Ancient Mediterranean + Europe
Painted Garden, Villa of Livia, fresco, 30-20 B.C.E. (Museo Nazionale Romano, Palazzo Massimo, Rome) Plant species include: umbrella pine, oak, red fir, quince, pomegranate, myrtle, oleander, date palm, strawberry, laurel, viburnum, holm oak, boxwood, cypress, ivy, acanthus, rose, poppy, chrysanthemum, chamomile, fern, violet, and iris. Created by Beth Harris and Steven Zucker.
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- This painting looks in exceptionally great condition for an ancient painting. Has it been restored? If not, how was in preserved so well?(54 votes)
- The painting was in an underground, windowless room (called a "hypogeum" meaning "underground") for 1,800 years before it was discovered. The lack of sunlight and air kept it in good condition. It was recently restored when it was installed in the Museo Nazionale Romano.(41 votes)
- After the painting was complete, would the artist have used any thing to cover the painting as "sealant" as we might today to help preserve his artwork?(10 votes)
- This is a fresco, which means that the pigment was applied to the wall while the plaster was still wet. Then when the pigment dries, it is actually part of the wall. This is probably why frescos have lasted so long. For comparison, Leonardo's Last Supper is not a fresco. It is a mural painted on a dry wall.(12 votes)
- How was this painting moved from the villa to the museum?(11 votes)
- Very carefully. It was moved from the site of the Villa Livia to the Museo Nazionale Romano.(2 votes)
- Am I correct to have interpreted this style of showing perspective to be very sophisticated for this time? I believe I heard that this was not common until the Renaissance. Was this technique once widely used but was then "forgotten" until the Renaissance?(10 votes)
- I was wondering that too. I heard the phrase atmospheric perspective, which seems a great description, but maybe the work wasn't, um, strictly graphically a perspective with smaller-in-the-distance stuff and a vanishing point. Help us?(4 votes)
- From many cultures and different artists, i wonder what type of paint they used to make the room? From a type of plant? mineral? Or a animal?(5 votes)
- Without knowing the real answer, my guess is that the blues came from minerals crushed finely to make the pigment. I'm curious too about the use of plants (berries etc) used as pigment.(3 votes)
- Are these birds and plants that are native to the area near Livia's villa, or are they fanciful or imports from other parts of the Empire?(3 votes)
- These appear to be flora and fauna that could easily be part of the landscape around the area at the time. Recognizable trees include an oak (not sure of variety), pomegranate tree with Italian cypress in the background. Birds include what appear to be goldfinches, a white peacock and ravens or crows. All of these could have been from the area at the time, though the white peacock most likely came from India originally, perhaps through Africa and Egypt before arriving at a noble house in Rome.(5 votes)
- Does the birdcage in a garden with birds in abundant freedom all around serve to remind Livia of her lot in life? Not the lot she should have, but the lot that Caesar wishes upon her?(3 votes)
- Just wondering if we are reading too much into the interpretation, if any, of the bird cage? Could it not be that the artist was painting what he "sees" when imaging such a scene from memory and what he saw was a normal practice of "airing" caged birds that were normally kept indoors?(3 votes)
- At3:45, could that bird in the cage be an attempt to break or jar, if but momentarily, the freeness and coolness of the art work?(3 votes)
- Was this painted by one artist or is it possible that several artists were involved in painting it?(2 votes)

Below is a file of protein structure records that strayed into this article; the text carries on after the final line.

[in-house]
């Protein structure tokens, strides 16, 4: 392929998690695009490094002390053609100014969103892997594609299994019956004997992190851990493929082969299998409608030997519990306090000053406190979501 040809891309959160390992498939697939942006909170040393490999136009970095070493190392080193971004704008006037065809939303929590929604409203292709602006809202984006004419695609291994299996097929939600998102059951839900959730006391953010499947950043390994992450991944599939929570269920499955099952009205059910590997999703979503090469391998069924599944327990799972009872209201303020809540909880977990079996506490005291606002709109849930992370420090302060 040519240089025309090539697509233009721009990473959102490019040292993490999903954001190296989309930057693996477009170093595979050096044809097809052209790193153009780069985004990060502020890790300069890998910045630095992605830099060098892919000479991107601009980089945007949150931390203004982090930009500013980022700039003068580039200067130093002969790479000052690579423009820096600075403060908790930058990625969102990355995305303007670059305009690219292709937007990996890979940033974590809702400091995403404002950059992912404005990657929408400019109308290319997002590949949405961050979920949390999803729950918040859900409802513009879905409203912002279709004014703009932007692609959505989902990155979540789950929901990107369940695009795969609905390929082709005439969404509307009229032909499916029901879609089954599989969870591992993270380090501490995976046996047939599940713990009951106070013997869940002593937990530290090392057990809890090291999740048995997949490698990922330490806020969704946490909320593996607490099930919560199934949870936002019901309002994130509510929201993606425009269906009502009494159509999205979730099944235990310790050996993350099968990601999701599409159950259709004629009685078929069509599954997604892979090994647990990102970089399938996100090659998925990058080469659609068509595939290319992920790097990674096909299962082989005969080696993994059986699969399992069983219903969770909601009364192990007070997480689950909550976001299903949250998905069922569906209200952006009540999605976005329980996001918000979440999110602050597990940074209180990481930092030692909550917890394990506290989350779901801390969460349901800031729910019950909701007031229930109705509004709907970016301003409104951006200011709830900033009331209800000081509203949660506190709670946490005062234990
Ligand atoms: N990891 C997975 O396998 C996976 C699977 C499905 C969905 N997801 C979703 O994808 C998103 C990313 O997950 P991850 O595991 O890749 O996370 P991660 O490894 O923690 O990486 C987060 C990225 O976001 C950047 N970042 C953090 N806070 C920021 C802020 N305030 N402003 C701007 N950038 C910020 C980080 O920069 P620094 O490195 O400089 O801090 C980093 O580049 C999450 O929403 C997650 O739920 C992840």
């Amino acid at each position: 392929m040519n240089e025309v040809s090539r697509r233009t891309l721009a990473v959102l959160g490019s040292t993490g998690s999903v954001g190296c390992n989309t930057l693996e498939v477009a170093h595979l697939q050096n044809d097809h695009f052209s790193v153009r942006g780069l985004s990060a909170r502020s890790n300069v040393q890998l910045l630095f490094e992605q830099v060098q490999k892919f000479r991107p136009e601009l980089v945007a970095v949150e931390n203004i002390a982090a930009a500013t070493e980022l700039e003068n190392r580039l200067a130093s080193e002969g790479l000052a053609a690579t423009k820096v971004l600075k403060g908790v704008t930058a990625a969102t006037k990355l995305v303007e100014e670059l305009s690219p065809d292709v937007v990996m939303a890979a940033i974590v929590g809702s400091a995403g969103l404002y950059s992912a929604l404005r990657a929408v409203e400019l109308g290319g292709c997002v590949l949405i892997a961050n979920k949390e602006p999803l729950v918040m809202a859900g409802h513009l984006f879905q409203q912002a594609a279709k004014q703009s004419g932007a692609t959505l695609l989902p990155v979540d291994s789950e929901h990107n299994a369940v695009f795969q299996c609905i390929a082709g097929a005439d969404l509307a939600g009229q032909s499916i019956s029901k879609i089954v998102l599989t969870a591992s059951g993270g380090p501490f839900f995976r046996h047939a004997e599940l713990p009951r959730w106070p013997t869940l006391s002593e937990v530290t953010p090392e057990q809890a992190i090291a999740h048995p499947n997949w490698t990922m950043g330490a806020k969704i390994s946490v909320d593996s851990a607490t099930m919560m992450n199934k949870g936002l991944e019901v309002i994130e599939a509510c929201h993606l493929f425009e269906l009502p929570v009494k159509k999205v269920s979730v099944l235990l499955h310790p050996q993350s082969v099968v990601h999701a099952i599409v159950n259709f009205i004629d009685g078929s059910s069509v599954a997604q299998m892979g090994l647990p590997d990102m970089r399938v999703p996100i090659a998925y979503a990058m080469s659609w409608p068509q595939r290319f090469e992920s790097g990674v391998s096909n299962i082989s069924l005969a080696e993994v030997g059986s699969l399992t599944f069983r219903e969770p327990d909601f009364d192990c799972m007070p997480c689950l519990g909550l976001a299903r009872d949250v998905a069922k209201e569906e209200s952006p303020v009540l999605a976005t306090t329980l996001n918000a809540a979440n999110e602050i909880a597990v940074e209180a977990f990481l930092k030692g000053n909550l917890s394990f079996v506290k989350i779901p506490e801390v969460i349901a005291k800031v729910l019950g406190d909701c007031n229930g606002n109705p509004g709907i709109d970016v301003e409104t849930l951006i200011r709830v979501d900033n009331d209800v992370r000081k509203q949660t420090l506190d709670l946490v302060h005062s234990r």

STEVEN ZUCKER: It's a hot day in Rome, but the ancient Romans had figured out how to stay cool. BETH HARRIS: They did. We're in a room that reconstructs a room in the villa of Livia. Livia was the wife of the emperor, Augustus. There was a lovely summer house, a resort, of sorts. And in the villa, there was one room that was partially underground, dug into the rock. STEVEN ZUCKER: Which meant they would stay much cooler in the summer. BETH HARRIS: And we can really appreciate that today. STEVEN ZUCKER: But the sense of coolness would come not only from the actual temperature, but also from the decoration. BETH HARRIS: From the very cool colors that this room is painted in, what the artist did was paint an amazing illusion of a landscape, a garden, as though the walls were not walls at all, but views out beyond a fence, beyond a wall, with trees and bushes and fruits and plants and birds. STEVEN ZUCKER: It's as if the walls have literally dissolved, and this is the great example of the second style of Roman wall painting. BETH HARRIS: The first style was characterized by an attempt to recreate in paint and stucco the marble walls that we've decorated Greek palaces. STEVEN ZUCKER: A kind of faux marble, a kind of trompe l'oeil. BETH HARRIS: Exactly. Now here, instead of the illusion of marble, the artist has created an illusion of nature. STEVEN ZUCKER: And it's nature that spreads out all around us. And it's not a menacing nature. It's a beautiful, cultivated nature. It's full of playful birds. There's fruit in the trees. There are blossoms everywhere. BETH HARRIS: And there's light. The artist has used atmospheric perspective, so that the trees and the leaves that are closest to us are rendered more crisply than the vegetation in the background. STEVEN ZUCKER: The only real architecture that's represented is, as you mentioned, a straw fence, perhaps, within something that looks a little bit more substantial, in a pink-gray. The artist has used that outer wall in order to create a subtle rendering of perspective. And you can see that, as the wall reaches out in a couple of places to enclose trees that are just at the border. BETH HARRIS: So we see poppies and roses and irises and pomegranates and-- STEVEN ZUCKER: Quince. BETH HARRIS: So there's a real sense of variety in the plants, in the flowers, in the fruit, in the types of birds that we see, in the positions of the birds-- some with their wings stretched back, some sitting quietly, some in the sky. There's a real search for the variety of nature. My favorite part is on this one tree that is framed by that pinkish-gray wall. The branches move in exactly the haphazard way that a tree grows. And then there are places where we see light on the leaves and branches and other places where the leaves are in shadow. STEVEN ZUCKER: It seems as if, actually, there's a breeze that's come up. And it's blown some of those leaves over, so that we're seeing the more silvery underside. And then we get the darker shadows of the tops of the leaves. So there's this real sense of the momentary, and of this being a breezy, beautiful day. BETH HARRIS: Yeah, you can almost hear the leaves rustle in the wind. STEVEN ZUCKER: I think my favorite plant is probably the acanthus that grows up around a pine on one of the short sides of the room. And probably the other element that I find most interesting is that in this open-air space, there is perched precariously on that outer wall a bird cage. Now, throughout this entire room, there are paintings of birds that are free, and flying through the open sky. But here we have a bird in a cage. And it reminds me, as I stand in this room, that although these walls have dissolved, I'm still inside.